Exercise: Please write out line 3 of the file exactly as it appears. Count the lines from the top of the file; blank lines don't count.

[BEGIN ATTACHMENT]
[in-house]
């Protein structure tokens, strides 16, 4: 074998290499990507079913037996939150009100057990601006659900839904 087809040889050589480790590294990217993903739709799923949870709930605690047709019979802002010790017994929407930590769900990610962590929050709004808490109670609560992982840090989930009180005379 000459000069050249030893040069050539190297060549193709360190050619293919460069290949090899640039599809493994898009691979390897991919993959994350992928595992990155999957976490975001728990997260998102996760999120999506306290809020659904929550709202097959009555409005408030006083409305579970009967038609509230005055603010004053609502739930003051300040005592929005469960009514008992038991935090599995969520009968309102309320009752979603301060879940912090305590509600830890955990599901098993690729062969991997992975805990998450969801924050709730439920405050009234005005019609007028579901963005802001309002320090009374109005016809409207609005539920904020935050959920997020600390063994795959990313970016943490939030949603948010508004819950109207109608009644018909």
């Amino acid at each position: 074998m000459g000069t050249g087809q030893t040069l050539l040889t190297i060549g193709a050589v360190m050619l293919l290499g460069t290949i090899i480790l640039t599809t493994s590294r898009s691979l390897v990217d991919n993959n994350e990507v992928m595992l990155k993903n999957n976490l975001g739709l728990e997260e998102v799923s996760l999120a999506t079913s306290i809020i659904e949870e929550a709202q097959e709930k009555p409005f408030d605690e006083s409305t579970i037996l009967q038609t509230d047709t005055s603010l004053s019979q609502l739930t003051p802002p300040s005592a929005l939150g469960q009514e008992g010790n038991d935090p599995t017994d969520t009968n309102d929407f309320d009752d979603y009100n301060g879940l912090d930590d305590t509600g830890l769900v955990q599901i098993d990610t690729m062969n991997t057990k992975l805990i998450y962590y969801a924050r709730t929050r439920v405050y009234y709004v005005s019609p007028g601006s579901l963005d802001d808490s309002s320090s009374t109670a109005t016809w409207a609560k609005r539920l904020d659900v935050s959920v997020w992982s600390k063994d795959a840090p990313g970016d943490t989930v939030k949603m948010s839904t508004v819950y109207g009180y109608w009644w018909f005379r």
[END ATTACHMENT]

């Amino acid at each position: 074998m000459g000069t050249g087809q030893t040069l050539l040889t190297i060549g193709a050589v360190m050619l293919l290499g460069t290949i090899i480790l640039t599809t493994s590294r898009s691979l390897v990217d991919n993959n994350e990507v992928m595992l990155k993903n999957n976490l975001g739709l728990e997260e998102v799923s996760l999120a999506t079913s306290i809020i659904e949870e929550a709202q097959e709930k009555p409005f408030d605690e006083s409305t579970i037996l009967q038609t509230d047709t005055s603010l004053s019979q609502l739930t003051p802002p300040s005592a929005l939150g469960q009514e008992g010790n038991d935090p599995t017994d969520t009968n309102d929407f309320d009752d979603y009100n301060g879940l912090d930590d305590t509600g830890l769900v955990q599901i098993d990610t690729m062969n991997t057990k992975l805990i998450y962590y969801a924050r709730t929050r439920v405050y009234y709004v005005s019609p007028g601006s579901l963005d802001d808490s309002s320090s009374t109670a109005t016809w409207a609560k609005r539920l904020d659900v935050s959920v997020w992982s600390k063994d795959a840090p990313g970016d943490t989930v939030k949603m948010s839904t508004v819950y109207g009180y109608w009644w018909f005379r």